Most organizational leaders now act as strategic consultants for corporate scenario planning research, but not many have their experience in planning and executing scenarios. 

Those who work frequently with their CFOs on the preparation of financial scenarios – which are more specifically linked to the operational plan - will need to adjust their skills when it comes to developing scenario planning skills. The most important thing to remember is that scenarios are not meant to forecast the future. The outcome is not meant to be a prediction or a contingency plan. These are not strategic solutions to respond to what you already know.  Scenarios are things that are beyond the control of your organization. They are external crises that cannot be influenced by your business. You know, a bit like a global pandemic. 

Things to keep in mind when scenario planning for retail

One of the biggest lessons from COVID-19 is that far too many retail businesses simply weren’t prepared. That includes ecommerce shops which simply could not keep up with the demand or who had their supply chains completely disrupted – due to closed borders or other restrictions on movement -  bringing their manufacturing to a grinding halt.

Customers didn’t go away in that time. In fact, due to the lockdown restrictions, in the online world, customers increased as more people adopted online shopping for the first time.

While scenario planning can feel a bit like make believe or blue-sky thinking, outlining the objectives from the start can make these ideas a great success.

The key outcome to scenario planning is to ensure your business stays on the path of growth even in the grip of severe disruptions. An example of this is, as already mentioned, what would happen if overnight, the demand for your product multiplies? You do not have to invest in that infrastructure right now, but you should know where to go if that does happen. It’s a bit like stress testing your ecommerce infrastructure but on expert level.

Finding at least one definitive outcome to pursue for each scenario - even if the solution seems farfetched – is also helpful. Do you know where to find oxygen tanks if the atmosphere disappears, for example? Okay, that’s hyperbole.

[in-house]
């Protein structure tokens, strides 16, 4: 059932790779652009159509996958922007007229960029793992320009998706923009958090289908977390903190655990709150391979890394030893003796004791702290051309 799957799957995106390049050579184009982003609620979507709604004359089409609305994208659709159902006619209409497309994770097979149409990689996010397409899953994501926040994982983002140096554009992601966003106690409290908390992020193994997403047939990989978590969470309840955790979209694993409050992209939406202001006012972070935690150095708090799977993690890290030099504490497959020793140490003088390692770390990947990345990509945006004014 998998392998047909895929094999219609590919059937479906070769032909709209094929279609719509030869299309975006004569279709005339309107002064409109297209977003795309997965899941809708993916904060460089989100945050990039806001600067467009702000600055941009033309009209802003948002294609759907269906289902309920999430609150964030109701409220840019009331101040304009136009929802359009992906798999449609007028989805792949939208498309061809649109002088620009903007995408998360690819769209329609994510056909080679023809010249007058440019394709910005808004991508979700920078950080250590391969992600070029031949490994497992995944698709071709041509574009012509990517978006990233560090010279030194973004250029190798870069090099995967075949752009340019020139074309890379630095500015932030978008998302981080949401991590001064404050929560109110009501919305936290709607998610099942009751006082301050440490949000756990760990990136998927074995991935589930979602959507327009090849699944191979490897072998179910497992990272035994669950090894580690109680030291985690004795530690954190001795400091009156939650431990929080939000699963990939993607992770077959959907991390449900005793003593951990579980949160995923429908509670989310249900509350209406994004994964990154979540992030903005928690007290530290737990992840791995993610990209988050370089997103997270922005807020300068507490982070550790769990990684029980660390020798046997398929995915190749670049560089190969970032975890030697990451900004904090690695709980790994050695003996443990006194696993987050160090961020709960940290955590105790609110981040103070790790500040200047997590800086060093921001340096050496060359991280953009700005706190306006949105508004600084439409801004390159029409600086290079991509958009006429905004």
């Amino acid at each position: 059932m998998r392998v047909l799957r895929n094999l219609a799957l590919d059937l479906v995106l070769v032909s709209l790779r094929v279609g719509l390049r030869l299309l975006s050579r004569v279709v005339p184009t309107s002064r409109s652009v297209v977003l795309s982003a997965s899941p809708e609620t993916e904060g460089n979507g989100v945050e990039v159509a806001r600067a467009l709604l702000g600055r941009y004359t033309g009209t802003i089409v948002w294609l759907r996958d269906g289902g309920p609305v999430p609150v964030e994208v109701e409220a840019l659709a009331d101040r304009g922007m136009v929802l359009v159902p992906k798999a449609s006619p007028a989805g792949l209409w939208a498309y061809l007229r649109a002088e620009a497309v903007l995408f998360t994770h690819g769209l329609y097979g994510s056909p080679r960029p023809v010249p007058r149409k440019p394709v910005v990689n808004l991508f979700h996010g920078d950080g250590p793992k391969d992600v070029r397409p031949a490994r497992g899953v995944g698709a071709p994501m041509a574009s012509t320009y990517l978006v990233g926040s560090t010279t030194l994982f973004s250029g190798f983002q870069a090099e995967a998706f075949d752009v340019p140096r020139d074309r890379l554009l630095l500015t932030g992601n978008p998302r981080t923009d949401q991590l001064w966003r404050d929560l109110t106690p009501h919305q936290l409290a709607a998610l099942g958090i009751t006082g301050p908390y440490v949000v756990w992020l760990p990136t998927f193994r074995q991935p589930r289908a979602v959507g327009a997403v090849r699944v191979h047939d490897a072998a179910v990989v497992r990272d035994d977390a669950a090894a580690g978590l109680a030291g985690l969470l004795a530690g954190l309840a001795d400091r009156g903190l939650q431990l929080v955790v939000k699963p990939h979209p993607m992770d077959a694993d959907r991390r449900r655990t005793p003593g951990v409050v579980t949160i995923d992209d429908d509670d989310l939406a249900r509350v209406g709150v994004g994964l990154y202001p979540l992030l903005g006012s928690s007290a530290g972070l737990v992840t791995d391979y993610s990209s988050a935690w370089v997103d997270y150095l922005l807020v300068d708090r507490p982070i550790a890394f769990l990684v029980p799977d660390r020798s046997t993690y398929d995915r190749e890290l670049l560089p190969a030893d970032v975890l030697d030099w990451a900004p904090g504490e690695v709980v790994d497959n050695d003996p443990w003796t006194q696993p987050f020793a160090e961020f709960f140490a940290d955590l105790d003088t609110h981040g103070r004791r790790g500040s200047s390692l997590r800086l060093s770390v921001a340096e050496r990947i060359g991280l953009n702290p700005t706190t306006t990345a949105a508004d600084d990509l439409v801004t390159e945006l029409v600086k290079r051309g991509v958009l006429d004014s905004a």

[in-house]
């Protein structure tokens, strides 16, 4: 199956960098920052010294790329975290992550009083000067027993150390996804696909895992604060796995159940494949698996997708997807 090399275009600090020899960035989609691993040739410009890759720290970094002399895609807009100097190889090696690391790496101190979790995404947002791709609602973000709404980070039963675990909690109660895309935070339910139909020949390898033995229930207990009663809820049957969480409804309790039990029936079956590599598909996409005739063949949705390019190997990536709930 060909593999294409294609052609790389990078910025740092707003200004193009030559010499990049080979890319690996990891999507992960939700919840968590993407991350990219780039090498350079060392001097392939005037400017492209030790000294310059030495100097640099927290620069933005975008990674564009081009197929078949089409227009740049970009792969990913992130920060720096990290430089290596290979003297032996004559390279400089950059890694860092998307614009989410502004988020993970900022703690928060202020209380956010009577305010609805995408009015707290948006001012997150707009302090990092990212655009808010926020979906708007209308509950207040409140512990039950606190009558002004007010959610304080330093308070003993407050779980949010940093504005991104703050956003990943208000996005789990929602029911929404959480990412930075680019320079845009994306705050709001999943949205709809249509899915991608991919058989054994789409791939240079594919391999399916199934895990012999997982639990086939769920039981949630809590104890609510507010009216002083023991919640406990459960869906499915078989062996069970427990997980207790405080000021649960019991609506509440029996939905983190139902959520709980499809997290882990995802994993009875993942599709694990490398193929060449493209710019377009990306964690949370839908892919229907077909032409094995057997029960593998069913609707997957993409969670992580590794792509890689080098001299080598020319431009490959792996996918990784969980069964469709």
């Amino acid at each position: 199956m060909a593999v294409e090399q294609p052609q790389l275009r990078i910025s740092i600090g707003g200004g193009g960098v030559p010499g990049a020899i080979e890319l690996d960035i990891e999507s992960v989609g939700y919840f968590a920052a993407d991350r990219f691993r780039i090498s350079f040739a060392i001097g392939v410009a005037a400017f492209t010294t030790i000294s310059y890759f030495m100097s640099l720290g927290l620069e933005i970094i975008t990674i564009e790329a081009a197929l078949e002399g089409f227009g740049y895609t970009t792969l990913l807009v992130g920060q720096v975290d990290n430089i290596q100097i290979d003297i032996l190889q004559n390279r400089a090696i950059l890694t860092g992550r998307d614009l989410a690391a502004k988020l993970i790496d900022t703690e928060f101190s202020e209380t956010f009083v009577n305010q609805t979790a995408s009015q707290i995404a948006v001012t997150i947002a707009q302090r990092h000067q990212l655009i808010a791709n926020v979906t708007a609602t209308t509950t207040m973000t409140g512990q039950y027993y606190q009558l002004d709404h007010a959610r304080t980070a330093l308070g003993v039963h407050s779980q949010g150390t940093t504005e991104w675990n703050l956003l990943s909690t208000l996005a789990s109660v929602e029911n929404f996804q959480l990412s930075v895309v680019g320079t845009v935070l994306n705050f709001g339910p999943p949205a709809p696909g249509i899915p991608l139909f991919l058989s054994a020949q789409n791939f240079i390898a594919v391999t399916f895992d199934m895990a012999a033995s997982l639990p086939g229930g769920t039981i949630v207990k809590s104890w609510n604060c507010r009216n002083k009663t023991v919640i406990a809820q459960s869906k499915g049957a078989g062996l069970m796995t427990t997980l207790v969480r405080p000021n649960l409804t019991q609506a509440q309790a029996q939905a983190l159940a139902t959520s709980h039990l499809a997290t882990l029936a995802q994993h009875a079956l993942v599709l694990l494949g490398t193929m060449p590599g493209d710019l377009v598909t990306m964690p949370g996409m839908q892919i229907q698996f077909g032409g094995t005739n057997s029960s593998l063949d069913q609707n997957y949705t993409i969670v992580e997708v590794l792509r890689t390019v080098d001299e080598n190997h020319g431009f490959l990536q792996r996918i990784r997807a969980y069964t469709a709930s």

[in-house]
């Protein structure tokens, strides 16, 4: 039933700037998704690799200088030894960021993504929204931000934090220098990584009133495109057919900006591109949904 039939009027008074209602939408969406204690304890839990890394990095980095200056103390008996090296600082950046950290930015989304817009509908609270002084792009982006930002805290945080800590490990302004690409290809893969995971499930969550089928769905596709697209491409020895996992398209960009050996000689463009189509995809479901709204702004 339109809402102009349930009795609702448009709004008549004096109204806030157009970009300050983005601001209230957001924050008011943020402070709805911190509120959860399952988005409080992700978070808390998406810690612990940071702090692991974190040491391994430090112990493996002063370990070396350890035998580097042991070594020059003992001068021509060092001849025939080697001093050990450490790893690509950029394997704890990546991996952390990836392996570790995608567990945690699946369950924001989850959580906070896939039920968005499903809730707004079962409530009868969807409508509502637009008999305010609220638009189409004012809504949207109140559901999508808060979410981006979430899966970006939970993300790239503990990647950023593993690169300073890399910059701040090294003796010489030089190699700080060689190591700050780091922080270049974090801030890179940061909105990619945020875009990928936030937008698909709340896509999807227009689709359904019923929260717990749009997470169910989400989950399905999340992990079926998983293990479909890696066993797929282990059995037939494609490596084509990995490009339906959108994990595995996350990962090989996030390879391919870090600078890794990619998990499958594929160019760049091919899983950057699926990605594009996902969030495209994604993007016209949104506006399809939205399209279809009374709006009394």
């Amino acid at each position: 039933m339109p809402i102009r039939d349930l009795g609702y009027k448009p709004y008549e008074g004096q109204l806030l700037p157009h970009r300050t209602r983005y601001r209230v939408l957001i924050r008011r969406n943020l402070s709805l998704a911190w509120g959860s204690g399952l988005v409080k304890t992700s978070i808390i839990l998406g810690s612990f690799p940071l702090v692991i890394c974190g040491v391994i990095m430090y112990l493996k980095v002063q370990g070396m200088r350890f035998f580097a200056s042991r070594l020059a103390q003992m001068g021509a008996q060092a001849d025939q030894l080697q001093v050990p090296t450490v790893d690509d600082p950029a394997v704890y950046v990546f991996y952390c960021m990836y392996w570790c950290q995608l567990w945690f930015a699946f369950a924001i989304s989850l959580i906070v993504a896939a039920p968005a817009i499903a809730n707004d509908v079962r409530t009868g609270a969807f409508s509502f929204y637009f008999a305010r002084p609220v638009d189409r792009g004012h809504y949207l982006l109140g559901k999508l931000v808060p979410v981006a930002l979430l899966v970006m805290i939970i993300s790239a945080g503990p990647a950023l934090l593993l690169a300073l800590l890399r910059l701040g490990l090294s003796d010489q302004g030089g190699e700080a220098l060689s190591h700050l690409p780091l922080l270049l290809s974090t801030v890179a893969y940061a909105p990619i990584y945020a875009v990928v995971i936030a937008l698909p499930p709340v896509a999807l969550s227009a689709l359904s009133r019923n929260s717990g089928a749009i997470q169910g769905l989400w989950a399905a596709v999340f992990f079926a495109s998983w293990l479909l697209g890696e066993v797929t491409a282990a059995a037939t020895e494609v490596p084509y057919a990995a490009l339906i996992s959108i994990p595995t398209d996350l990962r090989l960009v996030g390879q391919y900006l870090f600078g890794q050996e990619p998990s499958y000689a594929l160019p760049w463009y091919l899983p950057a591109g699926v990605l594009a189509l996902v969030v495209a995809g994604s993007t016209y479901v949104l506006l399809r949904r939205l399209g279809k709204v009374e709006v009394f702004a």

A more practical example would be considering what would happen if the province or state you lived in suddenly became independent. Would there be visa-costs and duties imposed? And if so, would your retail business still be profitable in that case? Are there any alternative solutions that could help you weather the exit storm?

This is not as obscure as you might think. Consider the impact that Brexit will have on the United Kingdom, for example. For many businesses, the solution was not to absorb the potential costs, but rather to forge new partnerships with EU countries.

Scenario planning can unveil opportunities you might not have considered before and which you can implement straight away.

Most importantly is to ensure your team knows how they are expected to respond should it all come tumbling down. Some organizations appoint “action” teams to respond to these external scenarios, but that is entirely dependent on your business model.

Long story short: introducing problem-solving, puzzles, and playing with this inside your business isn’t just about the team building, and scenario planning is even more critical for early-stage and high growth businesses - because, even without a global pandemic to mess with your vibe, when you’re moving fast, things can and will change overnight. Is your team ready?